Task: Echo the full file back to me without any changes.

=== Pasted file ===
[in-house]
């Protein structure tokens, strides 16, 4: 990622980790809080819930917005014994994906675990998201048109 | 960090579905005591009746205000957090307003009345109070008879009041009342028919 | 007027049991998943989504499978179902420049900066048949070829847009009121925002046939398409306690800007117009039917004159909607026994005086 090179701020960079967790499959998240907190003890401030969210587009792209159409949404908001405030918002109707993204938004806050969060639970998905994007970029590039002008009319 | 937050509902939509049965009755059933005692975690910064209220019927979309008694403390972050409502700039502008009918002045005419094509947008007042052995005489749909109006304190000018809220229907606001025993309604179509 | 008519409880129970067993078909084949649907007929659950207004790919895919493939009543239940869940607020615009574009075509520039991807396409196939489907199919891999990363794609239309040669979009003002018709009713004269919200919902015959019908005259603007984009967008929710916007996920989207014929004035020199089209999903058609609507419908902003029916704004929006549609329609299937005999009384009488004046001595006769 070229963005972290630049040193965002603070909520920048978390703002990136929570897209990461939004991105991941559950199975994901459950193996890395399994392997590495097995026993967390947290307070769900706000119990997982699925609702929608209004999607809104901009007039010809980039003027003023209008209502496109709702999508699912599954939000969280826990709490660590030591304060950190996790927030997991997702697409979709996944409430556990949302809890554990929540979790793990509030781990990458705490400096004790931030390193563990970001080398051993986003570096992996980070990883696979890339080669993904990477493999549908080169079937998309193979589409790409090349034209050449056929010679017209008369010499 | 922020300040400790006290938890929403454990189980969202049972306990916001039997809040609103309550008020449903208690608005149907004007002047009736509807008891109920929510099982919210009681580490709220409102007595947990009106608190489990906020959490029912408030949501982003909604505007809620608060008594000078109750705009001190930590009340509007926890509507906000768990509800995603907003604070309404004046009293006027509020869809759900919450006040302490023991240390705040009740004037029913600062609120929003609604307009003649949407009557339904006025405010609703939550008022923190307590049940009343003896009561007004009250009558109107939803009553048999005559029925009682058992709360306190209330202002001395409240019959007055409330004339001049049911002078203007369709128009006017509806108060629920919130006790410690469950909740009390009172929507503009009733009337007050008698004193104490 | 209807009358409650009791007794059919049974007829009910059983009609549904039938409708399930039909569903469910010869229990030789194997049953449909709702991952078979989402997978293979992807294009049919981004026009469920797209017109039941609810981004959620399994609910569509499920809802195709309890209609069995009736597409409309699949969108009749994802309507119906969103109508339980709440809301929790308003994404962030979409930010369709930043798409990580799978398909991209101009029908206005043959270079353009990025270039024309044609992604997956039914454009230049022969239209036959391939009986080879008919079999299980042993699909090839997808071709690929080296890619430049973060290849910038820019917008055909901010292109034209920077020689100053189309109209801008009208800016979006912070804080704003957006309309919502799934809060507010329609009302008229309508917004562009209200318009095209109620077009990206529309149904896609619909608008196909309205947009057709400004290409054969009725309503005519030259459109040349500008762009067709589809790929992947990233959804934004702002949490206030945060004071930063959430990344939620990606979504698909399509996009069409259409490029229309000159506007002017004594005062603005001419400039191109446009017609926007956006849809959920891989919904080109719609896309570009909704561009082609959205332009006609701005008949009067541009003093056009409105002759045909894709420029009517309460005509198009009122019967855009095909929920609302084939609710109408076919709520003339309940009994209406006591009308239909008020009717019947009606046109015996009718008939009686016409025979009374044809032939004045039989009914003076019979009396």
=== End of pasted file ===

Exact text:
[in-house]
């Protein structure tokens, strides 16, 4: 990622980790809080819930917005014994994906675990998201048109 | 960090579905005591009746205000957090307003009345109070008879009041009342028919 | 007027049991998943989504499978179902420049900066048949070829847009009121925002046939398409306690800007117009039917004159909607026994005086 090179701020960079967790499959998240907190003890401030969210587009792209159409949404908001405030918002109707993204938004806050969060639970998905994007970029590039002008009319 | 937050509902939509049965009755059933005692975690910064209220019927979309008694403390972050409502700039502008009918002045005419094509947008007042052995005489749909109006304190000018809220229907606001025993309604179509 | 008519409880129970067993078909084949649907007929659950207004790919895919493939009543239940869940607020615009574009075509520039991807396409196939489907199919891999990363794609239309040669979009003002018709009713004269919200919902015959019908005259603007984009967008929710916007996920989207014929004035020199089209999903058609609507419908902003029916704004929006549609329609299937005999009384009488004046001595006769 070229963005972290630049040193965002603070909520920048978390703002990136929570897209990461939004991105991941559950199975994901459950193996890395399994392997590495097995026993967390947290307070769900706000119990997982699925609702929608209004999607809104901009007039010809980039003027003023209008209502496109709702999508699912599954939000969280826990709490660590030591304060950190996790927030997991997702697409979709996944409430556990949302809890554990929540979790793990509030781990990458705490400096004790931030390193563990970001080398051993986003570096992996980070990883696979890339080669993904990477493999549908080169079937998309193979589409790409090349034209050449056929010679017209008369010499 | 922020300040400790006290938890929403454990189980969202049972306990916001039997809040609103309550008020449903208690608005149907004007002047009736509807008891109920929510099982919210009681580490709220409102007595947990009106608190489990906020959490029912408030949501982003909604505007809620608060008594000078109750705009001190930590009340509007926890509507906000768990509800995603907003604070309404004046009293006027509020869809759900919450006040302490023991240390705040009740004037029913600062609120929003609604307009003649949407009557339904006025405010609703939550008022923190307590049940009343003896009561007004009250009558109107939803009553048999005559029925009682058992709360306190209330202002001395409240019959007055409330004339001049049911002078203007369709128009006017509806108060629920919130006790410690469950909740009390009172929507503009009733009337007050008698004193104490 | 209807009358409650009791007794059919049974007829009910059983009609549904039938409708399930039909569903469910010869229990030789194997049953449909709702991952078979989402997978293979992807294009049919981004026009469920797209017109039941609810981004959620399994609910569509499920809802195709309890209609069995009736597409409309699949969108009749994802309507119906969103109508339980709440809301929790308003994404962030979409930010369709930043798409990580799978398909991209101009029908206005043959270079353009990025270039024309044609992604997956039914454009230049022969239209036959391939009986080879008919079999299980042993699909090839997808071709690929080296890619430049973060290849910038820019917008055909901010292109034209920077020689100053189309109209801008009208800016979006912070804080704003957006309309919502799934809060507010329609009302008229309508917004562009209200318009095209109620077009990206529309149904896609619909608008196909309205947009057709400004290409054969009725309503005519030259459109040349500008762009067709589809790929992947990233959804934004702002949490206030945060004071930063959430990344939620990606979504698909399509996009069409259409490029229309000159506007002017004594005062603005001419400039191109446009017609926007956006849809959920891989919904080109719609896309570009909704561009082609959205332009006609701005008949009067541009003093056009409105002759045909894709420029009517309460005509198009009122019967855009095909929920609302084939609710109408076919709520003339309940009994209406006591009308239909008020009717019947009606046109015996009718008939009686016409025979009374044809032939004045039989009914003076019979009396």